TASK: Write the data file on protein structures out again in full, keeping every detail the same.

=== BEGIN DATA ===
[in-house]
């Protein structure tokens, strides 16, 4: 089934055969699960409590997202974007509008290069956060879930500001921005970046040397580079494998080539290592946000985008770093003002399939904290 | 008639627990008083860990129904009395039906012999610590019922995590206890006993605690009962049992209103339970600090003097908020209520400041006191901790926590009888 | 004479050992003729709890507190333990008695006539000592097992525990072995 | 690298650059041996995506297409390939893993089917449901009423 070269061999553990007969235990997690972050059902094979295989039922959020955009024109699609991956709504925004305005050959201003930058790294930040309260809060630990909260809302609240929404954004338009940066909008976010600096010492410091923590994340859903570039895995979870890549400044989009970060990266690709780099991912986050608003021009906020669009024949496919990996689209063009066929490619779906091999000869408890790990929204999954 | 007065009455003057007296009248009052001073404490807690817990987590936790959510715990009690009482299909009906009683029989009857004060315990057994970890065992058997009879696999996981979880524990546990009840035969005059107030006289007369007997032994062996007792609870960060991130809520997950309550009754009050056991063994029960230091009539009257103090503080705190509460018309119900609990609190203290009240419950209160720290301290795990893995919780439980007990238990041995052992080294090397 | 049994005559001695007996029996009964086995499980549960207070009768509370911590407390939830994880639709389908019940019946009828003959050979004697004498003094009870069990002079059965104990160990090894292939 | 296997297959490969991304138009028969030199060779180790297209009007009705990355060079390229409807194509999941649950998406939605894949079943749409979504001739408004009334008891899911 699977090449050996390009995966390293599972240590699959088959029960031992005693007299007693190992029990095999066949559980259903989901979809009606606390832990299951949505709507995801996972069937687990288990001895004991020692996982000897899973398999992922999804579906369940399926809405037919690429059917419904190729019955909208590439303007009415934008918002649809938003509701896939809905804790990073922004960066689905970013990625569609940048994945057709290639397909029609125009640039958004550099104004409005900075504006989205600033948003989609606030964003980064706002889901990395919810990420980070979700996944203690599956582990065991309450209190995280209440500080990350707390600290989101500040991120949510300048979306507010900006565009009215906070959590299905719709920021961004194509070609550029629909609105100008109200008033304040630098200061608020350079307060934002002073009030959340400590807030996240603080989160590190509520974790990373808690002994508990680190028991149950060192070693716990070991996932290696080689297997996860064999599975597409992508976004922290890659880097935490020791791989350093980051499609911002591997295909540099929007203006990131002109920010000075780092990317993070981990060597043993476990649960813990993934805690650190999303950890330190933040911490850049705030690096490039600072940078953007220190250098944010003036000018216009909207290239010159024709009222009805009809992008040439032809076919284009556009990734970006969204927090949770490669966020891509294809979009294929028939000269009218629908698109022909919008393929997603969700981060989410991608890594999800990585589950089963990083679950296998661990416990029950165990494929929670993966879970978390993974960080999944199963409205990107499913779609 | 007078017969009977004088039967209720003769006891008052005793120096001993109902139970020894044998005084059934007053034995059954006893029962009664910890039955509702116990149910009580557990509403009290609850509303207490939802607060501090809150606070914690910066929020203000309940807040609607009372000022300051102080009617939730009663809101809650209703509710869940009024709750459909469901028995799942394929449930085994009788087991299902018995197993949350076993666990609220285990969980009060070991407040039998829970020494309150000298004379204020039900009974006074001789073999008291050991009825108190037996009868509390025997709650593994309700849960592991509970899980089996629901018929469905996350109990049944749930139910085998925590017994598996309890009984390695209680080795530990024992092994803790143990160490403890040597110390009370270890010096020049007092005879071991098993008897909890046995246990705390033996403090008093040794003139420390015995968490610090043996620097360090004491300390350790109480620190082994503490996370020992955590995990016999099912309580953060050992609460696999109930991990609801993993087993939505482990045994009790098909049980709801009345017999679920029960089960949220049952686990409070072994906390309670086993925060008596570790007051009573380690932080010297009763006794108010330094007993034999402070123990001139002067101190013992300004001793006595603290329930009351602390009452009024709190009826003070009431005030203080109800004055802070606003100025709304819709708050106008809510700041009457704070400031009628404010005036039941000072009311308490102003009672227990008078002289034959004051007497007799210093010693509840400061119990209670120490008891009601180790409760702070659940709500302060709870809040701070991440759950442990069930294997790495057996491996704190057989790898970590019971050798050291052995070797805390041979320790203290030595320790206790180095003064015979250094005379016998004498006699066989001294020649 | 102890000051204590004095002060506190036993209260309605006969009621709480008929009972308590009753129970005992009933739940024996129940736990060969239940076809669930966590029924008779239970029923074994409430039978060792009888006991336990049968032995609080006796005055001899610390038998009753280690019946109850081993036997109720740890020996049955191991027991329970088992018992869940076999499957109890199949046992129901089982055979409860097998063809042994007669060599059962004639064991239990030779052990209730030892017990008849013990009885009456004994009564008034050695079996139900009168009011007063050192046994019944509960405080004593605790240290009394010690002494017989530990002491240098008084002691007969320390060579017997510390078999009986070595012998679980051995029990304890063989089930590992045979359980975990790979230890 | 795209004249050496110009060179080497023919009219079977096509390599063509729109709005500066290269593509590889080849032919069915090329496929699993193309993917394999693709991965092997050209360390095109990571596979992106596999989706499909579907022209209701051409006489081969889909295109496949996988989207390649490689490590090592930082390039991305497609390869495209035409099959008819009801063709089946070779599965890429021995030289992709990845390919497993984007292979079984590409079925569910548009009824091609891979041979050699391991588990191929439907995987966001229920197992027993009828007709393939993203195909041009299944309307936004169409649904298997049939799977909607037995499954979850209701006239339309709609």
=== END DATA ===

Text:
[in-house]
């Protein structure tokens, strides 16, 4: 089934055969699960409590997202974007509008290069956060879930500001921005970046040397580079494998080539290592946000985008770093003002399939904290 | 008639627990008083860990129904009395039906012999610590019922995590206890006993605690009962049992209103339970600090003097908020209520400041006191901790926590009888 | 004479050992003729709890507190333990008695006539000592097992525990072995 | 690298650059041996995506297409390939893993089917449901009423 070269061999553990007969235990997690972050059902094979295989039922959020955009024109699609991956709504925004305005050959201003930058790294930040309260809060630990909260809302609240929404954004338009940066909008976010600096010492410091923590994340859903570039895995979870890549400044989009970060990266690709780099991912986050608003021009906020669009024949496919990996689209063009066929490619779906091999000869408890790990929204999954 | 007065009455003057007296009248009052001073404490807690817990987590936790959510715990009690009482299909009906009683029989009857004060315990057994970890065992058997009879696999996981979880524990546990009840035969005059107030006289007369007997032994062996007792609870960060991130809520997950309550009754009050056991063994029960230091009539009257103090503080705190509460018309119900609990609190203290009240419950209160720290301290795990893995919780439980007990238990041995052992080294090397 | 049994005559001695007996029996009964086995499980549960207070009768509370911590407390939830994880639709389908019940019946009828003959050979004697004498003094009870069990002079059965104990160990090894292939 | 296997297959490969991304138009028969030199060779180790297209009007009705990355060079390229409807194509999941649950998406939605894949079943749409979504001739408004009334008891899911 699977090449050996390009995966390293599972240590699959088959029960031992005693007299007693190992029990095999066949559980259903989901979809009606606390832990299951949505709507995801996972069937687990288990001895004991020692996982000897899973398999992922999804579906369940399926809405037919690429059917419904190729019955909208590439303007009415934008918002649809938003509701896939809905804790990073922004960066689905970013990625569609940048994945057709290639397909029609125009640039958004550099104004409005900075504006989205600033948003989609606030964003980064706002889901990395919810990420980070979700996944203690599956582990065991309450209190995280209440500080990350707390600290989101500040991120949510300048979306507010900006565009009215906070959590299905719709920021961004194509070609550029629909609105100008109200008033304040630098200061608020350079307060934002002073009030959340400590807030996240603080989160590190509520974790990373808690002994508990680190028991149950060192070693716990070991996932290696080689297997996860064999599975597409992508976004922290890659880097935490020791791989350093980051499609911002591997295909540099929007203006990131002109920010000075780092990317993070981990060597043993476990649960813990993934805690650190999303950890330190933040911490850049705030690096490039600072940078953007220190250098944010003036000018216009909207290239010159024709009222009805009809992008040439032809076919284009556009990734970006969204927090949770490669966020891509294809979009294929028939000269009218629908698109022909919008393929997603969700981060989410991608890594999800990585589950089963990083679950296998661990416990029950165990494929929670993966879970978390993974960080999944199963409205990107499913779609 | 007078017969009977004088039967209720003769006891008052005793120096001993109902139970020894044998005084059934007053034995059954006893029962009664910890039955509702116990149910009580557990509403009290609850509303207490939802607060501090809150606070914690910066929020203000309940807040609607009372000022300051102080009617939730009663809101809650209703509710869940009024709750459909469901028995799942394929449930085994009788087991299902018995197993949350076993666990609220285990969980009060070991407040039998829970020494309150000298004379204020039900009974006074001789073999008291050991009825108190037996009868509390025997709650593994309700849960592991509970899980089996629901018929469905996350109990049944749930139910085998925590017994598996309890009984390695209680080795530990024992092994803790143990160490403890040597110390009370270890010096020049007092005879071991098993008897909890046995246990705390033996403090008093040794003139420390015995968490610090043996620097360090004491300390350790109480620190082994503490996370020992955590995990016999099912309580953060050992609460696999109930991990609801993993087993939505482990045994009790098909049980709801009345017999679920029960089960949220049952686990409070072994906390309670086993925060008596570790007051009573380690932080010297009763006794108010330094007993034999402070123990001139002067101190013992300004001793006595603290329930009351602390009452009024709190009826003070009431005030203080109800004055802070606003100025709304819709708050106008809510700041009457704070400031009628404010005036039941000072009311308490102003009672227990008078002289034959004051007497007799210093010693509840400061119990209670120490008891009601180790409760702070659940709500302060709870809040701070991440759950442990069930294997790495057996491996704190057989790898970590019971050798050291052995070797805390041979320790203290030595320790206790180095003064015979250094005379016998004498006699066989001294020649 | 102890000051204590004095002060506190036993209260309605006969009621709480008929009972308590009753129970005992009933739940024996129940736990060969239940076809669930966590029924008779239970029923074994409430039978060792009888006991336990049968032995609080006796005055001899610390038998009753280690019946109850081993036997109720740890020996049955191991027991329970088992018992869940076999499957109890199949046992129901089982055979409860097998063809042994007669060599059962004639064991239990030779052990209730030892017990008849013990009885009456004994009564008034050695079996139900009168009011007063050192046994019944509960405080004593605790240290009394010690002494017989530990002491240098008084002691007969320390060579017997510390078999009986070595012998679980051995029990304890063989089930590992045979359980975990790979230890 | 795209004249050496110009060179080497023919009219079977096509390599063509729109709005500066290269593509590889080849032919069915090329496929699993193309993917394999693709991965092997050209360390095109990571596979992106596999989706499909579907022209209701051409006489081969889909295109496949996988989207390649490689490590090592930082390039991305497609390869495209035409099959008819009801063709089946070779599965890429021995030289992709990845390919497993984007292979079984590409079925569910548009009824091609891979041979050699391991588990191929439907995987966001229920197992027993009828007709393939993203195909041009299944309307936004169409649904298997049939799977909607037995499954979850209701006239339309709609």